WCOG applauds Toby Nixon’s 15 years of service.

WCOG applauds Toby Nixon’s 15 years of service

The Washington Coalition for Open Government board on Friday recognized Toby Nixon on his retirement as coalition president, a position he held for 13 years. Nixon served 15 years on WCOG’s board.

Toby Nixon

Nixon will remain with the coalition as president emeritus. Mike Fancher, former executive editor of The Seattle Times, succeeded Nixon as president during the coalition’s annual meeting Feb. 12.

“The work of the coalition remains very important to me,” Nixon told board members during his final meeting as WCOG president. “I will continue to be a member and a supporter.” Nixon added, “I am very happy that we, all together, have made a difference. We have made a difference in Washington state, and I have every confidence the coalition will continue to make a difference.”

Nixon is a member of the Kirkland City Council and a senior program manager at Microsoft. He signaled his desire to step down as coalition president in January, but stayed on for four weeks to assure an orderly transition.

During Nixon’s tenure as president, the coalition built a stronger financial foundation, raised its profile statewide and became a more effective advocate for public records, open meetings and informed citizens in Washington state.

Under Nixon’s leadership the coalition also maintained a politically diverse board and membership, demonstrating that open government remains an inclusive idea even in deeply partisan times.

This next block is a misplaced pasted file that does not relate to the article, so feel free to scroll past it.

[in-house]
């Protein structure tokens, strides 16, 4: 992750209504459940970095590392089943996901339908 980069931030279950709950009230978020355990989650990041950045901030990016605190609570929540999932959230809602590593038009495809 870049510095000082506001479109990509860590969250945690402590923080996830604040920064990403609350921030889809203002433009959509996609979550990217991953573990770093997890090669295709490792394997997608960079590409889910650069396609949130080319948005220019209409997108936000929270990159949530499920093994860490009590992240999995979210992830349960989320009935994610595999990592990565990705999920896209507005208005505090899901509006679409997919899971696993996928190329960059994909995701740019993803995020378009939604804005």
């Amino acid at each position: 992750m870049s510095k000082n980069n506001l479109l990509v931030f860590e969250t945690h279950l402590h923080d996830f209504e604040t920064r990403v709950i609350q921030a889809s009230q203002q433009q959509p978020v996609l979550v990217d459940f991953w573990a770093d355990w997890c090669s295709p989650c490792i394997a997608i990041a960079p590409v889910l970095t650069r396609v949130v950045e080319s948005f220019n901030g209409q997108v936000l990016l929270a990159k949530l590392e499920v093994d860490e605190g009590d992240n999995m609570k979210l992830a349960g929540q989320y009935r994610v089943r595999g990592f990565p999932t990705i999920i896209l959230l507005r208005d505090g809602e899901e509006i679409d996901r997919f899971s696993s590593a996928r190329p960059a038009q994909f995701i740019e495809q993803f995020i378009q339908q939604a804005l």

“He embodies the spirit that WCOG truly is a coalition whose members can, and often do, disagree with each other but stand together to fight for openness in government, believing it is the best way to ensure accountability and preserve public trust,” said Fancher, who is following Nixon as the coalition’s president.

Coalition board members had hoped Nixon would serve another year as president, although they honored his request to step down. “We need six pairs of feet to fill Toby’s shoes,” Fancher said.

State and national organizations have recognized Nixon for his work on behalf of open government and the First Amendment. In 2012, the National Freedom of Information Coalition and the Society of Professional Journalists inducted Nixon into their “Heroes of the 50 States: The State Open Government Hall of Fame.”

The Washington Newspaper Publishers Association in 2006 presented Nixon with its “Freedom’s Light Award” for his efforts to protect and advance our freedoms under the First Amendment.

In addition to electing Fancher as president, the WCOG board approved the following officers: Michele Earl-Hubbard, vice president; Ed Clark, treasurer; and George Erb, secretary.